Thursday, January 25, 2007

Attorney Retirement, Competence

The NY State Bar Association has just released a report (likely chronicled in your local paper, official link here) regarding mandatory retirement, as required by some firms. While it isn't a widely applicable report as it's only a portion of the BigLaw world that has such policies, it is interesting food for thought. Most importantly (and correctly) the report apparently states that age itself isn't a determinant of ability to practice.

On a digression fueled by this report, I would love to see more attention paid to attorney competence. The current system--take the bar, try not to get called to the Grievance Commission-really isn't a productive framework for learning and effective practice. It seems to be a remnant of the old apprentice system, wherein one was required to work with a lawyer before being able to practice. Today, there's no guarantee that anyone will have a mentor/master, much less an effective teacher. There are attorneys of all ages who make the rest of the bar collectively scratch our figurative heads and wonder why they haven't been disbarred. It would be great, though, if there was some scenario other than "try not to get caught screwing up" as a way of policing the profession.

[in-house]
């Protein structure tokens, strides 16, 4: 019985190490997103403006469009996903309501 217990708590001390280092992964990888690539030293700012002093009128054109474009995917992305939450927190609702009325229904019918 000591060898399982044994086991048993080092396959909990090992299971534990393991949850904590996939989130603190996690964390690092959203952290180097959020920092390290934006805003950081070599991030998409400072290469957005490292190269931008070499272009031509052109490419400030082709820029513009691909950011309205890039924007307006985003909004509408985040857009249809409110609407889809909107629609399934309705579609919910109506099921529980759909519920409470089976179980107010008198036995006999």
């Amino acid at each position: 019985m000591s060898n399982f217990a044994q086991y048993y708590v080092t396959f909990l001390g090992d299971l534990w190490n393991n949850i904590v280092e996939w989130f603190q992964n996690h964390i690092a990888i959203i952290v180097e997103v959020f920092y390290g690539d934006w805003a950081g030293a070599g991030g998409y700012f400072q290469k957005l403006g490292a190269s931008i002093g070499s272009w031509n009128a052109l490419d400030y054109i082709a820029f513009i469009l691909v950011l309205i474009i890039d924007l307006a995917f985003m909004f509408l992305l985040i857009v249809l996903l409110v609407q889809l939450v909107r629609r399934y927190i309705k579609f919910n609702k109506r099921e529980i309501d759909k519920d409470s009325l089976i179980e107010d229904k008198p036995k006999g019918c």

As far as age, though, I think it is a relevant concern, but only as part of a number of factors. Age can mean many years of practice and experience. It can also mean being passed by trends and new developments, in society and in the law. It seems every Supreme Court decision is met by at least one pundit commenting on the age of the panel as coloring their decisions. Mandatory retirement isn't good, for state judges, private lawyers or anyone who still is able to actively contribute to the practice of law and delivery of justice.

1 Comments:

Blogger buffalo estates lawyer said...

So, it is only an issue now that the young have become old and don't want to give up when the gettin' is good to make room for the younger generation. Notice that they are more concerned with that than competence, or combating discrimination within the profession? What does that say, but let the insiders keep holding on and keep the outsiders out.

2:17 PM  

Post a Comment

<< Home